WASHINGTON (AP) _ When the Labor Department offered $28 million to a suburban community for a jobs program, the citizens of Glenarden said, ''No thanks.''

They didn't want a jobs center for 400 disadvantaged youths in their neighborhood, but raised an unusual objection: They said their neighborhood would be a bad influence on the youngsters.

''Our community is overridden with drug trafficking,'' said Theresa Mitchell Dudley, president of the Kentland Civic Association in the Maryland community five miles east of Washington. ''We have people coming from all over the area - Maryland as well as Washington and Virginia - to buy drugs and solicit prostitutes.

''This is not the place to house 400 at-risk kids when they could just walk a short distance to the temptations they're supposed to be getting away from.''

Government officials initially proposed that the facility be placed about a mile east of Kentland, in Glenarden, Md.

''It's not that we don't want the Job Corps,'' Ms. Dudley said. ''All we're saying is that our community is not the place for it.''

There already is a strain on county and social services in the area, a mixture of low- and middle-income residents. The center would worsen the situation, she said.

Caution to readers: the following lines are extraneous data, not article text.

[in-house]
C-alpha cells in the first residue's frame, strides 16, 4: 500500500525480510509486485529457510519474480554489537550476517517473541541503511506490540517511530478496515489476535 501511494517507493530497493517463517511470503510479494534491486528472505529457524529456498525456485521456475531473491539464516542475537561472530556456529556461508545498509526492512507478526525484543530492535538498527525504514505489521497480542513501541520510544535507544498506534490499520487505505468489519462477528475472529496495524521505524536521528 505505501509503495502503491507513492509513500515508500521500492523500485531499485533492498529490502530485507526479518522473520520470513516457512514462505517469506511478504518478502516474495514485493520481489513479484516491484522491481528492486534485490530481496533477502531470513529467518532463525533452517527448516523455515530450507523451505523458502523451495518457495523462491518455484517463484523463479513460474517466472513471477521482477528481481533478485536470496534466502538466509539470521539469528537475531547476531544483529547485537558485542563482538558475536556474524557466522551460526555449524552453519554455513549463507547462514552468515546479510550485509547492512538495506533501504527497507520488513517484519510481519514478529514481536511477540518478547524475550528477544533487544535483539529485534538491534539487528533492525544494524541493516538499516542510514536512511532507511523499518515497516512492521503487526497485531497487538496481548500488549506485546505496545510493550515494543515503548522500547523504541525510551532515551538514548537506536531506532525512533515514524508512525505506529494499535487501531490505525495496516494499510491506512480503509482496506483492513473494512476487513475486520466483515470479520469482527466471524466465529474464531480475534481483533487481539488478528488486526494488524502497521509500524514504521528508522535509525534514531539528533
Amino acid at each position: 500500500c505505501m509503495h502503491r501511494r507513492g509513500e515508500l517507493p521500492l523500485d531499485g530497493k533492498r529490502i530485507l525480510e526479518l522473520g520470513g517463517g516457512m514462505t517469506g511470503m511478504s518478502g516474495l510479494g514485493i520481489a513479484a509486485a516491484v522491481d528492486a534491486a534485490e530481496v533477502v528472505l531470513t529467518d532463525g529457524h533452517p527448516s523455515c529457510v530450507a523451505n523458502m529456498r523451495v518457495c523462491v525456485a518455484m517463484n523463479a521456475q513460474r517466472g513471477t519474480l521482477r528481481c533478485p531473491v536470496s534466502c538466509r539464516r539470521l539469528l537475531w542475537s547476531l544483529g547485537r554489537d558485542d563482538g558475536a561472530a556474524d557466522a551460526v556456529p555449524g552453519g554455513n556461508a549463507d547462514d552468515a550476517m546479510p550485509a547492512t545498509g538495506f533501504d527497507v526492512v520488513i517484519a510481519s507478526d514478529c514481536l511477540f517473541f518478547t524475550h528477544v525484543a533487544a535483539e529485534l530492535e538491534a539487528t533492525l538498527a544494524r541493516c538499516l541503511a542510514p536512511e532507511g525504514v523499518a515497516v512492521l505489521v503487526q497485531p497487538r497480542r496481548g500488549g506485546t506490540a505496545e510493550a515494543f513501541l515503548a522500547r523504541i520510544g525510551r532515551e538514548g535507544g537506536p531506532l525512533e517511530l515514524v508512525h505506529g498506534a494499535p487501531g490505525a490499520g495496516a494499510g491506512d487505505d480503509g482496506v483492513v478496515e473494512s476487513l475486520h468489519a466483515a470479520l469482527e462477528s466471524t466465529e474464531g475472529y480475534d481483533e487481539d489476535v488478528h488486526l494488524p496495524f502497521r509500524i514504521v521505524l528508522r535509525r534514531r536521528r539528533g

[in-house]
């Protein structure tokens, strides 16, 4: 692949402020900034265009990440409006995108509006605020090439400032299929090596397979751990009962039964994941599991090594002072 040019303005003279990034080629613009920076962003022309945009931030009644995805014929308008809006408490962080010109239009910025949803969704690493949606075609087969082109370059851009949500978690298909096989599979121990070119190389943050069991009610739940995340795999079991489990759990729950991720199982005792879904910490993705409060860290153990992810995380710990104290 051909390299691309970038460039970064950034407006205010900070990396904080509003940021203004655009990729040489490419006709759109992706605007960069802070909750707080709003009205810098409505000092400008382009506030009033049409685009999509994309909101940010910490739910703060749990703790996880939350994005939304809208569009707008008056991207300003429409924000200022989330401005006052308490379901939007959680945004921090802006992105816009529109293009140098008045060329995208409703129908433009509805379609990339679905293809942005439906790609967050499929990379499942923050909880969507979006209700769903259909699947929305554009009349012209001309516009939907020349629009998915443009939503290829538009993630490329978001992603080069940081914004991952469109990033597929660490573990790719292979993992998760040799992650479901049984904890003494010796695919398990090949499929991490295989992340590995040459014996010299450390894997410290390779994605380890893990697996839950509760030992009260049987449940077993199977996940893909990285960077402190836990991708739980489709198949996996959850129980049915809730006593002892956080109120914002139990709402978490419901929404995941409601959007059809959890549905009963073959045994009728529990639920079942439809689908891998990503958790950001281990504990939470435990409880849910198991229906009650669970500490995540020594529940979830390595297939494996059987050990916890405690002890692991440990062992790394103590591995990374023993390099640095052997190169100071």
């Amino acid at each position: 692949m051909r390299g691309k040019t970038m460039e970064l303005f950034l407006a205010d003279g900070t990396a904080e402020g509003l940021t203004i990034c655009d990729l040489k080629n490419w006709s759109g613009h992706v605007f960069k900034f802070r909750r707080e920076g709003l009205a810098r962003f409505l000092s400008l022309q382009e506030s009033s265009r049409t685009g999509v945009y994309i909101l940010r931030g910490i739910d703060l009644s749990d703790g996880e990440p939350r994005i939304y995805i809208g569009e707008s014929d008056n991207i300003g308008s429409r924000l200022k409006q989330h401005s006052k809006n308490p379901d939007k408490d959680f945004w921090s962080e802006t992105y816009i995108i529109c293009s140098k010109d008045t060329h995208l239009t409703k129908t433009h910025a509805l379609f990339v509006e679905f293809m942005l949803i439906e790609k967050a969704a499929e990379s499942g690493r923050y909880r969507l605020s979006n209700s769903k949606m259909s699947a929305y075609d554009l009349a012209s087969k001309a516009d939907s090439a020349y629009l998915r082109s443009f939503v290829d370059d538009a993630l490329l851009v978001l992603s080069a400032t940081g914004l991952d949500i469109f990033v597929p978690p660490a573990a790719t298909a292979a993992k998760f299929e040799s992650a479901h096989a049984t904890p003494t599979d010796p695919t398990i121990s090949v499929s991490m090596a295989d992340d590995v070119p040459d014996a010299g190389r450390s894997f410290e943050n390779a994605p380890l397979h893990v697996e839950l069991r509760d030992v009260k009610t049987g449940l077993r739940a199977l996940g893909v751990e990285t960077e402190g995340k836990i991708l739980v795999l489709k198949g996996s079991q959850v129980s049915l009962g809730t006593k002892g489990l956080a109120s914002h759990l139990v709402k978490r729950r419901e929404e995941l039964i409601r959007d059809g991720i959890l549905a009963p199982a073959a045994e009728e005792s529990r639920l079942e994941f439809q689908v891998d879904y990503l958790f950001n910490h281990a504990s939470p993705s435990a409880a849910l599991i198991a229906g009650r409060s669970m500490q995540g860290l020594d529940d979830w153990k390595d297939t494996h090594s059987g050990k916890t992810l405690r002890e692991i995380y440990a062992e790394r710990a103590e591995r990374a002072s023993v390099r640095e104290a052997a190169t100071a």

Job Corps officials proposed Friday to place the facility in District Heights, about 10 miles from the Glenarden location. This site, which must be approved by county officials by Feb. 11, is near an industrial park and is closer to Washington.

The federal government originally said the offer of the center would be rescinded after Glenarden was rejected, but gave the county a chance to agree on an alternative.

Rep. Steny Hoyer, D-Md., voiced disappointment that the original site was abandoned after county officials and the Job Corps agreed it was the best spot for the program.

''While I personally was not involved in the site selection process itself, it appears that the site ran into significant community opposition,'' Hoyer said in a statement.

The District Heights location has the support of area clergymen and is not expected to be opposed by surrounding residents, said Rev. Robert Williams Jr., pastor of the nearby St. Paul's Baptist Church.

Prince George's County Executive Parris Glendening first announced and then withdrew his support for constructing the Job Corps center on 28 acres in Glenarden - making him appear indecisive just as he begins his campaign to become Maryland's next governor.

''Clearly, the residents of the area were concerned by more than a 'not in my back yard' syndrome,''' said Glendening. ''These are communities that are struggling with severe social problems and putting a Job Corps center there could push things over the edge.''

But Glenarden Mayor Marvin Wilson said Glendening and other officials should not have bowed to public pressure.

''We have to face up to our communities' own problems and begin to take action to solve our own problems,'' said Wilson. ''We had a chance to do something positive for the children in our area and we blew it.''